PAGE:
Zimbabwe: African ‘Toothless’ Tiger On The Zambezi

Since the end of its civil war in 1980, Zimbabwe and its people have struggled to maintain a strong and financially stable nation. Nicknamed the “toothless tiger” of Africa, Zimbabwe has relied heavily on its rich mineral resources and rich agricultural heritage in its efforts to develop a strong economy. However, rampant government corruption and economic mismanagement has stunted the country’s growth and left many in poverty.

The period of 1998 to 2008 was especially traumatic for Zimbabwe, as their economy experienced a significant contraction, with GDP growth dropping to -0.8%. This period of deep financial malaise was caused by high inflation and a lack of investment due to a deteriorating public sector, which had been heavily burdened by expensive government spending.

Despite a brief period of growth in the 2010-13 period with 10% annual increases in GDP, the economy has been largely stagnant since 2014 due to a range of factors such as decreased mineral prices, falling diamond revenue, infrastructure issues, and an overall poor investment climate. The country faces an extremely high level of public and external debt, as well as extremely high government wage costs, which have all weighed heavily on the country’s economic growth.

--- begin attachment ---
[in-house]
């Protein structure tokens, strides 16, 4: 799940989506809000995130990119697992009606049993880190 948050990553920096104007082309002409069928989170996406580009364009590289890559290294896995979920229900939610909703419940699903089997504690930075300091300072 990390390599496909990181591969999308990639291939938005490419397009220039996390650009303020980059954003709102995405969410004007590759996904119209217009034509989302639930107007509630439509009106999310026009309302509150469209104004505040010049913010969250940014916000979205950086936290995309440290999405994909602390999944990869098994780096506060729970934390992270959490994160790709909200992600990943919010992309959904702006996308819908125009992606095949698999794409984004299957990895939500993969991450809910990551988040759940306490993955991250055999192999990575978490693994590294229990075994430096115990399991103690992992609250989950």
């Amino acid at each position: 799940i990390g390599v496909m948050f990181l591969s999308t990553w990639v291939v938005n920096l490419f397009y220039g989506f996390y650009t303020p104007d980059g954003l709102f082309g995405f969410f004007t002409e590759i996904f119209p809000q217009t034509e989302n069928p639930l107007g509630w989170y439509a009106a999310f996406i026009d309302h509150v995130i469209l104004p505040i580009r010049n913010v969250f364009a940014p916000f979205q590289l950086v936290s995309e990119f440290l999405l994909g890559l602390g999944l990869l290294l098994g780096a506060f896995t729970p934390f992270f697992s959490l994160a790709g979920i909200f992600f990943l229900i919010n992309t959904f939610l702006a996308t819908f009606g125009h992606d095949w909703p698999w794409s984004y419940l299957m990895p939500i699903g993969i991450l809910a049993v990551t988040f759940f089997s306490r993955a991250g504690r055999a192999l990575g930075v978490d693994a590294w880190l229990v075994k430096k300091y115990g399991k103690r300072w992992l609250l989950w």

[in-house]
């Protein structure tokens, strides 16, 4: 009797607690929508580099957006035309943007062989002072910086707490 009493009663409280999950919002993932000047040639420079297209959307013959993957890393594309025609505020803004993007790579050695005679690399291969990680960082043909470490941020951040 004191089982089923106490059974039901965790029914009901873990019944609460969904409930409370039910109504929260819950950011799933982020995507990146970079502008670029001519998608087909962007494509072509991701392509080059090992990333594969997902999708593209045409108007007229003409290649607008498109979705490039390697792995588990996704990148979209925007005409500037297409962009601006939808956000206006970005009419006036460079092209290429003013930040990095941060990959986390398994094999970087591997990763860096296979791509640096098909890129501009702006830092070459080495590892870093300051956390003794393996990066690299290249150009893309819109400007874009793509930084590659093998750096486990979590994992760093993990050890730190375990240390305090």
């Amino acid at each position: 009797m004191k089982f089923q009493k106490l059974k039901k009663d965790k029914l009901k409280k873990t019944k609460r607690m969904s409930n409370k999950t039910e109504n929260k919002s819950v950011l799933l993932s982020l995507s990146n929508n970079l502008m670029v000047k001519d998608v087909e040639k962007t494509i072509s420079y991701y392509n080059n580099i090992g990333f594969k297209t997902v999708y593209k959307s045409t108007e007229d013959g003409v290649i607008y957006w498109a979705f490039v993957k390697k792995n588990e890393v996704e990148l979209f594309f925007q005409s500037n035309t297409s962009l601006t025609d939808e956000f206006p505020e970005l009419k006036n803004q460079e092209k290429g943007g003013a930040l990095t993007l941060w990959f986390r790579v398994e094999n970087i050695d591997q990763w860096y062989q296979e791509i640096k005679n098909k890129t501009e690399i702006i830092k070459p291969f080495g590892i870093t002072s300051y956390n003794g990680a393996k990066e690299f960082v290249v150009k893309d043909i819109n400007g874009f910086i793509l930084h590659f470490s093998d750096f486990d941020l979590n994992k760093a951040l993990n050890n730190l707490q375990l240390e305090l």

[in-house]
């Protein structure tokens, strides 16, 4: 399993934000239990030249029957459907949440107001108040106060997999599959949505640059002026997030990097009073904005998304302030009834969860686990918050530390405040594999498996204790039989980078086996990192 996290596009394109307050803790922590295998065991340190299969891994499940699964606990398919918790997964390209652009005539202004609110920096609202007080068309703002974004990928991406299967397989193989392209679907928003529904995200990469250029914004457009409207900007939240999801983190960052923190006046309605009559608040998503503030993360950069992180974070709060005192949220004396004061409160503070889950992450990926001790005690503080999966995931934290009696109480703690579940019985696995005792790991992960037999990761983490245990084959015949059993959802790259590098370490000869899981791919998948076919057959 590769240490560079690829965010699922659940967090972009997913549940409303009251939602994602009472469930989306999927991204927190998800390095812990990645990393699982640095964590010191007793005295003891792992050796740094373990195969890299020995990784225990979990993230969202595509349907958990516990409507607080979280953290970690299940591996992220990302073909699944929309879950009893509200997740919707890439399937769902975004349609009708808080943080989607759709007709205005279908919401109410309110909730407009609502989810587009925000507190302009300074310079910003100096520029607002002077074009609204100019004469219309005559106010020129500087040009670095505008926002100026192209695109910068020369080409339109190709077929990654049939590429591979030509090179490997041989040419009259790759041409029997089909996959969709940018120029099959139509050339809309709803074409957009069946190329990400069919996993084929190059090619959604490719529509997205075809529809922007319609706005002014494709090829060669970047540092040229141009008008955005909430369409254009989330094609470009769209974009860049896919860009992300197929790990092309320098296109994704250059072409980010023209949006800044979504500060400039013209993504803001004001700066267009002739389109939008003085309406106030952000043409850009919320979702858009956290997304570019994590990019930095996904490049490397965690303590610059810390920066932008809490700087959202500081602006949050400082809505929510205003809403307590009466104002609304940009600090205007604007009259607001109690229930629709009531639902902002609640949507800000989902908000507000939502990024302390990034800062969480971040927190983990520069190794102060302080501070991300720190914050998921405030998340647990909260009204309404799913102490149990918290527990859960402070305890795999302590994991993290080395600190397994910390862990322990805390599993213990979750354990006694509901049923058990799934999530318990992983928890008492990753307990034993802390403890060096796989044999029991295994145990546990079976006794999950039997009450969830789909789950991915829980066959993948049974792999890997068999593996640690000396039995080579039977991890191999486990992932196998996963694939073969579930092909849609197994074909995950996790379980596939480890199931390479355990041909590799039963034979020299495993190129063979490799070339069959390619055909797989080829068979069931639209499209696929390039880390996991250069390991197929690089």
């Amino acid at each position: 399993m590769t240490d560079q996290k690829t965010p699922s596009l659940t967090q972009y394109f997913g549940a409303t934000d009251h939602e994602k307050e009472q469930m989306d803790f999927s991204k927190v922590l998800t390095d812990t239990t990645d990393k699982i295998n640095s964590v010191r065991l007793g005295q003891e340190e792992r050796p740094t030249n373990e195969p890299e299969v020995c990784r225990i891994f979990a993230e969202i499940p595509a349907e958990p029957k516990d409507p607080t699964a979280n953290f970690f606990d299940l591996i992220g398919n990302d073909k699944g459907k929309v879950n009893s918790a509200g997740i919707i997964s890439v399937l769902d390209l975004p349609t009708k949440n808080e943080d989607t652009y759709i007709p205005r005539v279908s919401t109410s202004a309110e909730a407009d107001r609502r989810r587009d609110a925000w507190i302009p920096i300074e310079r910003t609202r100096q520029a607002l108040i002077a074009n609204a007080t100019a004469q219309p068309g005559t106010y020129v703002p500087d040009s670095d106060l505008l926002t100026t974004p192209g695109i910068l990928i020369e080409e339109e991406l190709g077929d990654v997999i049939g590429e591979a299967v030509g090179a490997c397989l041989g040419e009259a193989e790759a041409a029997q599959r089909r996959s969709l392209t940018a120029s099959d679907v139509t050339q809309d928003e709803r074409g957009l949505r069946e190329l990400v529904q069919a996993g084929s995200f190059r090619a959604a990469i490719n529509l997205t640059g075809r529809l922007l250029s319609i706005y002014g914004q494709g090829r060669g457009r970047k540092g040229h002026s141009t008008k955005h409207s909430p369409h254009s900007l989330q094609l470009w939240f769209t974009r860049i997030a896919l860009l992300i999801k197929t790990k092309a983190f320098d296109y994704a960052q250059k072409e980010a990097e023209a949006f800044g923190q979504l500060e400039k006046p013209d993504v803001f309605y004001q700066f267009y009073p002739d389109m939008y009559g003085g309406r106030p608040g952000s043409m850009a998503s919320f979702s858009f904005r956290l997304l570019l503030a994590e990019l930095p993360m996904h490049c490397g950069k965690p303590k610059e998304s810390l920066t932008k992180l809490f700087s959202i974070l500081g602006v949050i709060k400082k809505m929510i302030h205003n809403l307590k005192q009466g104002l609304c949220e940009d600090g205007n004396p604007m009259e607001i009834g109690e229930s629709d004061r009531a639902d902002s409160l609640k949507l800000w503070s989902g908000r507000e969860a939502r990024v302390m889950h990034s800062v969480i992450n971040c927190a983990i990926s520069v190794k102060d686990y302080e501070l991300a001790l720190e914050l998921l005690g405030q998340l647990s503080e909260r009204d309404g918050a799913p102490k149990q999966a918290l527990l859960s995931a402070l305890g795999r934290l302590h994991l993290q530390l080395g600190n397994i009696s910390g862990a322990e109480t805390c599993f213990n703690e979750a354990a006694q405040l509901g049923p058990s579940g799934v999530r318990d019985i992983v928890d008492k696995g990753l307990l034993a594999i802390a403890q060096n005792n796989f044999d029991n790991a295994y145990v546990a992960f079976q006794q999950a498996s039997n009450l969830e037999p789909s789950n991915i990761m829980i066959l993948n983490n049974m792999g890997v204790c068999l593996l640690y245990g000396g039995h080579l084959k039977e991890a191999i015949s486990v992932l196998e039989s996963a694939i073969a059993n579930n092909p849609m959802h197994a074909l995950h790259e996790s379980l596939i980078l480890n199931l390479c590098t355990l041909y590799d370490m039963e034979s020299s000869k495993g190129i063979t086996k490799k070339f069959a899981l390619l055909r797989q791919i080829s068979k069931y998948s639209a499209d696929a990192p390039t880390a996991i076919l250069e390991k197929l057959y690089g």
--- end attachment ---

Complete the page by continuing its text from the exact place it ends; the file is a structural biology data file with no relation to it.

The country is not without potential, however. Zimbabwe has world-class reserves of platinum, which could provide a much-needed boost to their economy. Improvements in technological and regulatory standards would also provide an environment more conducive to investment.

Despite having the potential to become a truly successful economy, the mismanagement of government funds and an overall lack of progress have prevented Zimbabwe from being a truly prosperous nation. Until Zimbabwe experiences a significant shift in its economic policies, the future looks to remain bleak for the “toothless tiger” of Africa.

The Reserve Bank of Zimbabwe and Printing Money to Fund Deficits

For nearly a decade, from 2000-2009, the Reserve Bank of Zimbabwe, or RBZ, routinely printed money to fund the budget deficit in the country. This, coupled with tight foreign exchange regulations, created a situation of hyperinflation that had a crippling effect on the economy of Zimbabwe.